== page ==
For beginning and lifelong gardeners, wading through a sea of lawn and garden products can be mind-boggling, especially when choosing between synthetic and organic merchandise. Some gardeners consider this an "either-or" decision and draw a firm line between the two, but both product types have benefits. And, in the end, plants don't distinguish between organic and synthetic nutrients.1 Wise choices start with with an understanding of what the terms mean in relation to your gardening needs and goals:
- What Organic And Natural Products Offer
- Where OMRI Listings Fit In
- How Synthetic Products Differ
- Benefits And Balance In Both
Like food products that highlight "natural" or "organic" on the label, some lawn and garden descriptions can be confusing. The first step in clearing the chaos is to understand that, in lawn and garden products, organic refers primarily to how the components came about. Organic substances naturally result from living organisms, whether animals or plants, and occur without any human intervention. Examples of organic ingredients in mulch, compost or soil amendments include pine needles, decomposed grass clippings or even well-rotted animal manure.
Organic fertilizers provide plant nutrients, including the essentials reflected in the numbers on fertilizer labels, in forms that result from natural processes. These naturally-occurring nutrients improve soil structure and add other benefits as they break down over time. Though it depends on the product, organic lawn and garden ingredients usually undergo limited processing. All-organic Lilly Miller Bone Meal 6-12-0 fertilizer stands out among similar products due to minimal processing that preserves its natural nutrient richness.
Natural substances that don't originate with living organisms are often referred to as "natural" products or ingredients. Pennington Epsom Salt is a naturally-occurring compound that provides magnesium and sulfur — two elements essential to plant growth. Known to chemists as magnesium sulfate, Epsom salt enjoys extensive use by natural and organic gardeners of roses and other plants.
Still other products with organic components are called “natural" to avoid confusion with products intended for certified-organic food production. This includes all-natural earthworm castings, which provides gardens with organic matter, increases beneficial microorganisms in soil and improve soil's capacity to hold water and nutrients.
Commercial organic growers — and strict organic home gardeners — pursue more stringent organic requirements than just naturally-occurring ingredients and processes. These growers depend on products and procedures that carry the designation “OMRI listed" to market their products as organically-grown.
The Organic Materials Research Institute (OMRI) is an independent, nonprofit organization that reviews products aimed at certified-organic production. Manufacturers submit products for review, and then the OMRI compares them with organic standards and awards OMRI listings to products that pass muster.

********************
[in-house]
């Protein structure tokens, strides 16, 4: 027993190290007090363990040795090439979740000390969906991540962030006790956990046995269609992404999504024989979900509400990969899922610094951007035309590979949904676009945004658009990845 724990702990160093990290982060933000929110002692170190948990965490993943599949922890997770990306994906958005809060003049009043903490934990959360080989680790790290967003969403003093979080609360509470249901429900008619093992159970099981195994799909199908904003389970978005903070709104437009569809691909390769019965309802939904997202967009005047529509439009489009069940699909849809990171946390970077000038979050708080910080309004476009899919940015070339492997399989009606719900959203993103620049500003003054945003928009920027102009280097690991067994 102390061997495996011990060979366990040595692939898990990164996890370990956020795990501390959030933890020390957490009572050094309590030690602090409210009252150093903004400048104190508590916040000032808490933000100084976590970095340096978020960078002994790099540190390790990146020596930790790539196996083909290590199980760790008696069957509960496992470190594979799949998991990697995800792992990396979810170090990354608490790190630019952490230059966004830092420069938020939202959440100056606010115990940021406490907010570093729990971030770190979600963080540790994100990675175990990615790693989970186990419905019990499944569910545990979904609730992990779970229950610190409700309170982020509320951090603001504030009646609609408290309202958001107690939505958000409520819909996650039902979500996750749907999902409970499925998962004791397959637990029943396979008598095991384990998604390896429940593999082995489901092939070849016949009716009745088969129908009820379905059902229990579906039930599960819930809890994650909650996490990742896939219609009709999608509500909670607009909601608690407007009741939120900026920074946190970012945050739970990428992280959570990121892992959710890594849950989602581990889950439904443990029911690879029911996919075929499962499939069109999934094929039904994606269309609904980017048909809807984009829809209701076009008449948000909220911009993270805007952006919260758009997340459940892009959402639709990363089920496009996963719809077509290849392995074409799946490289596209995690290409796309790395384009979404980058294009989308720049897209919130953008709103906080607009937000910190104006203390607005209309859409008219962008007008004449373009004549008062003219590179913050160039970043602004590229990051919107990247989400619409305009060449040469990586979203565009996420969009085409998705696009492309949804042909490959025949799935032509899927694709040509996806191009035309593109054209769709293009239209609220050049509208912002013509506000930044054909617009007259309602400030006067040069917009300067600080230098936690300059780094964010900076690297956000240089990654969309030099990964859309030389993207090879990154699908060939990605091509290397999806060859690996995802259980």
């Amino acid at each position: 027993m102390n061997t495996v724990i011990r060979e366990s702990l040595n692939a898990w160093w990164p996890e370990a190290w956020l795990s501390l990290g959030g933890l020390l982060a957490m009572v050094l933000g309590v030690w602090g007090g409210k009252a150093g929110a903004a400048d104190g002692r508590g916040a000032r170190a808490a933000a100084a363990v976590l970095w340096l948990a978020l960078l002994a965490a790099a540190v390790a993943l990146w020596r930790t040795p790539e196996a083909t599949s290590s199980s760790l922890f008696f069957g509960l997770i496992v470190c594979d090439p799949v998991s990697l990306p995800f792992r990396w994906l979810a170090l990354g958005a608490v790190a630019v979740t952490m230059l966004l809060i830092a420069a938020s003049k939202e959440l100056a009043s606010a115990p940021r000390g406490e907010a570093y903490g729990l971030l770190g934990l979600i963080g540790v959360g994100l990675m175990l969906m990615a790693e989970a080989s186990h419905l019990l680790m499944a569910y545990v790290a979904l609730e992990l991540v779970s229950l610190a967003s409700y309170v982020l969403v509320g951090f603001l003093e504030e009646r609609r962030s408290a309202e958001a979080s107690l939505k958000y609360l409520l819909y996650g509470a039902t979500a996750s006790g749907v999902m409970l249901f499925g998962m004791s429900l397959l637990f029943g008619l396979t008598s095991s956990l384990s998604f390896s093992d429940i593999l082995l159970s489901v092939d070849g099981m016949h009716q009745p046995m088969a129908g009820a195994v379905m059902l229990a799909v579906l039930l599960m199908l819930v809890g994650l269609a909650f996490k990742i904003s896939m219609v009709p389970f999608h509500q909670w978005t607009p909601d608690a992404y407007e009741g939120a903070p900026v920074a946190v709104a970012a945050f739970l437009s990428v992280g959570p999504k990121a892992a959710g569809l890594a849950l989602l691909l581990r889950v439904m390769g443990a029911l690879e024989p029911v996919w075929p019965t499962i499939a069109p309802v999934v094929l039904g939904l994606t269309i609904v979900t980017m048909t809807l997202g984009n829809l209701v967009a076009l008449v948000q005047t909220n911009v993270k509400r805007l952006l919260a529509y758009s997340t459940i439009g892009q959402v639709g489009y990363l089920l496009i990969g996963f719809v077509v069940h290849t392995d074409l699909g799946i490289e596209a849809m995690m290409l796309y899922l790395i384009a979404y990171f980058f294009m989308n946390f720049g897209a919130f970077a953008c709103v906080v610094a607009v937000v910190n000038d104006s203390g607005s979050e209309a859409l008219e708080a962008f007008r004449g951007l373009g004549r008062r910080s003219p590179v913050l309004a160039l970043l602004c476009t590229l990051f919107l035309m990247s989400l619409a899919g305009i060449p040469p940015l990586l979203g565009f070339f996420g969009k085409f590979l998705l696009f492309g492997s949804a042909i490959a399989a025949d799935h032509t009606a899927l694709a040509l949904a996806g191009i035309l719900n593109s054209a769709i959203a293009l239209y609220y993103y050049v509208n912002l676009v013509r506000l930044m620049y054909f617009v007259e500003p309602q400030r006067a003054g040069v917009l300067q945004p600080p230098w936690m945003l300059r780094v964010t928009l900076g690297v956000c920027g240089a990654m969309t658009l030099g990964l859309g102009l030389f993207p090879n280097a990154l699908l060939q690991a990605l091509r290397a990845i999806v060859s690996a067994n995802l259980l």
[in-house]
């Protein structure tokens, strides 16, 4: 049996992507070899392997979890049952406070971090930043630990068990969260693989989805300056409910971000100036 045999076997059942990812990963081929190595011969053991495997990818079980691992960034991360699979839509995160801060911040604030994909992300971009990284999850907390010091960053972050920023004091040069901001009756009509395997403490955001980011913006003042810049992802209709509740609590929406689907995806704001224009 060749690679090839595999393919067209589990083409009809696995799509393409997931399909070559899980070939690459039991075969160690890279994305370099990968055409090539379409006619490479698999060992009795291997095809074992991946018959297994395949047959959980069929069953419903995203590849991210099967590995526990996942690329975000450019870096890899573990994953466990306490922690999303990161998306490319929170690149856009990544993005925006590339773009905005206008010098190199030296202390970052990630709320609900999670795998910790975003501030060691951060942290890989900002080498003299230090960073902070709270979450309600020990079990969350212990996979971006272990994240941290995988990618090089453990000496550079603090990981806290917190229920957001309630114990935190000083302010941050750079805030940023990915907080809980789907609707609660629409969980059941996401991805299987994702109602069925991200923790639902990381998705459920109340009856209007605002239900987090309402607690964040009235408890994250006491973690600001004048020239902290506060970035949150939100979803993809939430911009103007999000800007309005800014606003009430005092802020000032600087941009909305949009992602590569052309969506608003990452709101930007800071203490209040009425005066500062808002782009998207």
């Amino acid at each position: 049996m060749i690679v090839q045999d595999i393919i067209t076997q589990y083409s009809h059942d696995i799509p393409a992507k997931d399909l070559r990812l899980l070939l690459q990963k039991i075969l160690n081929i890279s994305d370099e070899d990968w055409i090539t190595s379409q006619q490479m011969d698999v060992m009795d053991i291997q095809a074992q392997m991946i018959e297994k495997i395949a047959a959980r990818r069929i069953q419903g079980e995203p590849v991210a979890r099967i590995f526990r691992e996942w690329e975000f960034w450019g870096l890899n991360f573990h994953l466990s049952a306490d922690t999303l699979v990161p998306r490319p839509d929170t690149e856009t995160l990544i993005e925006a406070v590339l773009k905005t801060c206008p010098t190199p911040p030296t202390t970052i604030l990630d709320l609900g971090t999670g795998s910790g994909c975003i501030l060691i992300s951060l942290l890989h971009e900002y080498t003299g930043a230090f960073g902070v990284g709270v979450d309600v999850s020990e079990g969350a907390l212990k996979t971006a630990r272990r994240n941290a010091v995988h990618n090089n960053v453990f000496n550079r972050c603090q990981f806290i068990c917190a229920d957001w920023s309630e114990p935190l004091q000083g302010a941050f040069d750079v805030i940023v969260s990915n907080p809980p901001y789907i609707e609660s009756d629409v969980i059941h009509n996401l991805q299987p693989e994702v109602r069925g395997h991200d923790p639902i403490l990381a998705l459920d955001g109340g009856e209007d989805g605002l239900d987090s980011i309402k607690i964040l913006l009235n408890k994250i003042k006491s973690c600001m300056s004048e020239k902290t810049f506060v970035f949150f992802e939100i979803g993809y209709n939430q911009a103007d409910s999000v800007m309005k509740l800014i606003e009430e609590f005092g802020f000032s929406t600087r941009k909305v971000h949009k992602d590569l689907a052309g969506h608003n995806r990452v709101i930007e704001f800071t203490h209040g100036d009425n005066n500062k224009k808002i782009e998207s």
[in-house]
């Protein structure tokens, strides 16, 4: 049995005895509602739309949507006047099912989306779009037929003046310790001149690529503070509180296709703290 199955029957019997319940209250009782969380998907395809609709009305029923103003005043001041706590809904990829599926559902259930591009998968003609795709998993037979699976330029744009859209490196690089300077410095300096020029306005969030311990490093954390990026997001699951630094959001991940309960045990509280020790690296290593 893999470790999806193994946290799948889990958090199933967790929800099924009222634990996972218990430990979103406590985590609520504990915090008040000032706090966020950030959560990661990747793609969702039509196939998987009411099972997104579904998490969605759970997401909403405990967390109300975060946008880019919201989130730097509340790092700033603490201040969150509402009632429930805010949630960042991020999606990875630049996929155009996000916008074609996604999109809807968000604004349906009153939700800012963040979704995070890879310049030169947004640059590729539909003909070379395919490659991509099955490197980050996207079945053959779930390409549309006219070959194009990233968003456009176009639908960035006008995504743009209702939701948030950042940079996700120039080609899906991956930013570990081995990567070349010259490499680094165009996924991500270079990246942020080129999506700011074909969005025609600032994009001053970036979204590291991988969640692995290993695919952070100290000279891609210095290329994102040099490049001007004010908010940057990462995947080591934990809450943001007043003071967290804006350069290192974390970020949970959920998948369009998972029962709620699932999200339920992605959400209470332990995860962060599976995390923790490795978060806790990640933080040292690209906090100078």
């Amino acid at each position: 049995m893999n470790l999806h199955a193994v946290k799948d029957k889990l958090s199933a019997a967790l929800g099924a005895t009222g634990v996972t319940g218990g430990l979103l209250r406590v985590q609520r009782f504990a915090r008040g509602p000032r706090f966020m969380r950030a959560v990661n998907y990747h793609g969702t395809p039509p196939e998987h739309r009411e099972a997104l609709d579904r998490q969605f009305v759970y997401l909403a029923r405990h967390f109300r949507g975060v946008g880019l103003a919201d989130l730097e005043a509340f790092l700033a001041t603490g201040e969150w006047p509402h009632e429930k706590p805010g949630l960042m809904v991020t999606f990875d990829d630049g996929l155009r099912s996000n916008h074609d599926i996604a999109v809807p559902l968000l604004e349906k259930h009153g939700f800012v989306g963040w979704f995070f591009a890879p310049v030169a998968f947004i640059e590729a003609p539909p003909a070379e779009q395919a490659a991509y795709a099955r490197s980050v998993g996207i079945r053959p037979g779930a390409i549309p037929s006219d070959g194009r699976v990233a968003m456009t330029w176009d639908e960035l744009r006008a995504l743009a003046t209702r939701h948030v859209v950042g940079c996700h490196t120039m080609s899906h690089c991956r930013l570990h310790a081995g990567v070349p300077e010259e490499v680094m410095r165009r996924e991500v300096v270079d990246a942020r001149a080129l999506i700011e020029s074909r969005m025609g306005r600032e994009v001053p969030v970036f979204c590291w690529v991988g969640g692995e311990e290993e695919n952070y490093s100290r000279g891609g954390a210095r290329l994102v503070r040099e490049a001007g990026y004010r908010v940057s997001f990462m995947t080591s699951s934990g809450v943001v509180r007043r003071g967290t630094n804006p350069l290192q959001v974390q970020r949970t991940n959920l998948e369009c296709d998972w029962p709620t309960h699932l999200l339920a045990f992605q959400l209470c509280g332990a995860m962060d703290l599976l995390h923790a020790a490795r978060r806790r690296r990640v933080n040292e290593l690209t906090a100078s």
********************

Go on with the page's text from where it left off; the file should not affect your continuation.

With a product such as OMRI listed Alaska Fish Fertilizer 5-1-1, strict organic home gardeners and commercial organic growers of vegetables and other plants are ensured the product meets the rigorous guidelines for certified-organic production and sales.
Lawn and garden products with synthetic or non-organic ingredients deliver the same elements organics do, but they come about differently. Synthetics either don't occur in nature or they rely on processes that don't happen naturally. Though they may start with organic or non-organic substances, the end result depends on man. Because synthetics don't rely on natural processes the way organic substances do, they can offer benefits that organics can't.
Depending on their design and purpose, products with synthetic components can improve nutrient stability, availability and control, and be easier for gardeners and plants to use. For example, many lawn products lose up to 40 percent of their nitrogen to the environment in the first two weeks after application. Pennington UltraGreen Lawn Fertilizer 30-0-4 contains stabilized nitrogen to minimize that loss, so more of the nutrients you apply actually get used by your grass.
Organic and synthetic products can complement each other, either separately or through blended products that pair traditional, fast-release synthetics with slow-release, organic components. For example, Lilly Miller All Purpose Planting & Growing Food 10-10-10 combines nitrogen from four different sources to start plants fast, then slowly release natural, organic-source nitrogen and other ingredients. Lilly Miller Rhododendron, Evergreen & Azalea Food 10-5-4 teams traditional, fast-acting ingredients with cottonseed meal and other slow-release, natural ingredients to keep acid-loving plants fed well over time.
By understanding what organic and synthetic products mean to you and your plants, you can find balance with outstanding benefits. With the help of the Pennington, Lilly Miller and Alaska lines of lawn and garden products, you can enjoy a beautiful landscape through the use of synthetics, organics or both.
1. David Whiting, Carl Wilson and Jean Reeder, PhD., “Plant Nutrition," Colorado State University Extension.